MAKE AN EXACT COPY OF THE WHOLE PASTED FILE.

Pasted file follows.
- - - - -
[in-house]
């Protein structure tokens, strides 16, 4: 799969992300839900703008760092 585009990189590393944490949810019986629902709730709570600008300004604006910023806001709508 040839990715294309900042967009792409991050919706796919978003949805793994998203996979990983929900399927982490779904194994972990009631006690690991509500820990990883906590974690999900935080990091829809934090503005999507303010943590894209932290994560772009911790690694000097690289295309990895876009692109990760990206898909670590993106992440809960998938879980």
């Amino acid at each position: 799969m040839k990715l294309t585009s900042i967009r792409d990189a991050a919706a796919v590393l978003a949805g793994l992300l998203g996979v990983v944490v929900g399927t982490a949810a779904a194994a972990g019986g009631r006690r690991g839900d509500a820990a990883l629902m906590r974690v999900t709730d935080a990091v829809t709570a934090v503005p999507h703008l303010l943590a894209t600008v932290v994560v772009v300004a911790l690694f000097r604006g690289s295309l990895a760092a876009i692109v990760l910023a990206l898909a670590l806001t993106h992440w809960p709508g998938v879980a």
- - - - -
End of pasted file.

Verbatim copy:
[in-house]
């Protein structure tokens, strides 16, 4: 799969992300839900703008760092 585009990189590393944490949810019986629902709730709570600008300004604006910023806001709508 040839990715294309900042967009792409991050919706796919978003949805793994998203996979990983929900399927982490779904194994972990009631006690690991509500820990990883906590974690999900935080990091829809934090503005999507303010943590894209932290994560772009911790690694000097690289295309990895876009692109990760990206898909670590993106992440809960998938879980």
């Amino acid at each position: 799969m040839k990715l294309t585009s900042i967009r792409d990189a991050a919706a796919v590393l978003a949805g793994l992300l998203g996979v990983v944490v929900g399927t982490a949810a779904a194994a972990g019986g009631r006690r690991g839900d509500a820990a990883l629902m906590r974690v999900t709730d935080a990091v829809t709570a934090v503005p999507h703008l303010l943590a894209t600008v932290v994560v772009v300004a911790l690694f000097r604006g690289s295309l990895a760092a876009i692109v990760l910023a990206l898909a670590l806001t993106h992440w809960p709508g998938v879980a």